The American lyric rendered in these poems follows Coleridge’s description of the sonnet as “adapted to the state of a man violently agitated by a real passion.” Hilbert’s passion here is to contain, precious piece by precious piece, the unordinary quotidian of the American poetic. Sixty Sonnets is a gift to all of us from an exceptional ear and a fine consciousness. – Afaa Michael Weaver, author of Multitudes

 

For scale alone, the project at first seems improbable. But then you read, and it’s clear that Hilbert’s sensibility, bright-hued and gothic, sentimental, precise and ambitious, could be contained by no less. These wry and lovely poems are for anyone whose curiosity ranges from Petrarch to improv, and the result is a complex portrait of the America of our current era—composed in singing verse! – Dave King, Rome-prize winning author of the novel The Ha-Ha

 

Like the minutes of the hour, these Sixty Sonnets both combine to make a whole and shine as individual moments. While groups of these sonnets occasionally suggest a narrative—refreshingly, like the fugitives and weary academics that people these pages—they work alone. The newspaper crime blotter itself, from which, perhaps, some of these incidents are torn, speaks up as a single sonnet. Here are barflies, high-school dropouts, retired literary critics, washed-up novelists and war-zone reporters, suburbanites and historians, and lyrics with a range of reference from Zippos and Star Wars figures to George Gissing and Thomas Eakins. Mostly in a decasyllabic line that allows for the roughed-up prose rhythms of speech, these sonnets tend to conclude in true iambic pentameter, the tradition that haunts rather than dominates these poems. It is the voice of a less lyrical Prufrock (“We’ll head out, you and me, have a pint”), a voice that speaks with unsentimental affection for the failures, the “fuck-ups,” the “Gentlemen at the Tavern”—but it is a voice that just as easily could be speaking of the gentlemen at the Mermaid Tavern, and indeed there is something of Marlowe, as well as Eliot, in this sensibility. The evasive presence in the background occasionally speaks in propria persona—the wry, worldly-wise voice of the poet himself—as much listener as talker—something like a sympathetic bartender, scrupulous in his measures, who has heard it all before, but nightly observes every hour unfold afresh from behind the counter. – A.E. Stallings, MacArthur Fellow

 

Ernest Hilbert’s Sixty Sonnets is exactly what its title suggests—and thus it’s a performance as much as a book of poems, showy and spectacular. From the brisk noir of “She Remembers How They Fled from the Liquor Store Robbery in New Mexico” to the ironic call-and-response of “Fortunate Ones” to the elegiac fatalism of “White Noise” Hilbert takes the reader on a bravura run through seemingly every variation of tone and style that the sonnet can contain. It’s a craftsman’s book, a revival of form best summed up by the opening lines of “Song”: “A song for those who learn forgotten, slow / Skills, crafts submerged long past by massed commerce.” – Levi Stahl, poetry editor, Quarterly Conversation

 

[Sixty Sonnets] delivers the full range of human types and stories, and nearly the whole breadth of what the sonnet can do. . . . We might see Hilbert as being God in these poems—as taking the all-gathering view of the merciful God who has room for all these lost ones, right along with the desperate fugitives, retired literary critics, crime victims, lovers, and godfathers. The poet as indwelling creator spirit? It fits for Hilbert: poet, from poietes, maker. – Rattle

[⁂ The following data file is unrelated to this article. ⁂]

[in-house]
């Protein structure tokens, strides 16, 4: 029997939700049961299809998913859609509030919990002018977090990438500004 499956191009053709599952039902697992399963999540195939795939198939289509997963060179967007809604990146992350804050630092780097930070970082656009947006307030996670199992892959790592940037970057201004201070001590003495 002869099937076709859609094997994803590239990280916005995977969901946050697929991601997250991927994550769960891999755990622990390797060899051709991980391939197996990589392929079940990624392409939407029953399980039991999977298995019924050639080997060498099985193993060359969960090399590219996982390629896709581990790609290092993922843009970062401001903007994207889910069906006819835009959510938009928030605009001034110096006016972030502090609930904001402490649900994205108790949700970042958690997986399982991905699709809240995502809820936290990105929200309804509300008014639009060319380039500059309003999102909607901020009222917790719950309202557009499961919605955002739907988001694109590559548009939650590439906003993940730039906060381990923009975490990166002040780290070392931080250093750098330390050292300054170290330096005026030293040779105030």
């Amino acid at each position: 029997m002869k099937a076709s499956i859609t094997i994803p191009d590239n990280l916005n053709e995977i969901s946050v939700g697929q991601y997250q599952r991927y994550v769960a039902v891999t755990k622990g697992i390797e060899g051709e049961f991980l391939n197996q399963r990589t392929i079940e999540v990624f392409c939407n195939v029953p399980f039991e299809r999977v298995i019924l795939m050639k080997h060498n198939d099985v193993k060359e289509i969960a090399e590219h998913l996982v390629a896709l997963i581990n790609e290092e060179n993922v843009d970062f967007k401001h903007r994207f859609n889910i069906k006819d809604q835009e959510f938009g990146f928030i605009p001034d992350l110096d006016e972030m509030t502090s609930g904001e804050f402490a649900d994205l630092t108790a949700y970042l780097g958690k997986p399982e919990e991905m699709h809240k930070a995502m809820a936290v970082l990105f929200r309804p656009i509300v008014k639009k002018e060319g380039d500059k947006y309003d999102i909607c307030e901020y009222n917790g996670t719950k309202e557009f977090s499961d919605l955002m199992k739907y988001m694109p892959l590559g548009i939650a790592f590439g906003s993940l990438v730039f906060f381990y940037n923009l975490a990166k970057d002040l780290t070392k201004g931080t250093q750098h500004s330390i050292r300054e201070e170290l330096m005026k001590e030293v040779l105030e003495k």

Hilbert is at once ironic, dark, and witty. [His] lines reflect our own precarious hold on the world, where we are always close to losing control. From the perspective of an intriguing mishmash of subjects, Hilbert often takes on the persona of the failed, the beat up, and the beaten down, in which all are “sinking on a soft black balloon.” Hilbert entreats his hapless heroes to “go on, get high,” though there is always a price to be paid. – Bookslut

The poems are beautifully made in their diction. The intelligence is clear. – Donald Hall

 

The only other poet who plies risk against reward so deftly is Pound. – Strong Verse

 

Ernest Hilbert, in Sixty Sonnets, reminds us how vigorous and fun a form the sonnet is. That the form is still fecund becomes abundantly clear when one sits down with this collection and reads four, seven, nine sonnets at a sitting. . . . These sixty leave one hungry for sixty more. – Library Thing

 

The reader must be prepared to leap from ancient Greece to the East Village in one or two lines, and familiar with the Oresteia as well as Metallica . . . his is a quicksilver mind, generous and open and humorous. – The Sheila Variations

 

Bob Dylan, another poet who often takes the fugitive as a persona, put it this way: “To live outside the law you must be honest.” That begins to explain, for me, [Hilbert’s] identification with people on the fringe, gangsters, drunks and women who return to the men who batter them. He’s acknowledging that the poet in this place and age is a person on the fringe. – Alfred Nicol, introduction at Newburyport Literary Festival

Kentucky State Poetry Out Loud Champion Haley Bryan reads "Domestic Situation" by Ernest Hilbert

Kentucky State Poetry Out Loud Champion Haley Bryan reads “Domestic Situation” by Ernest Hilbert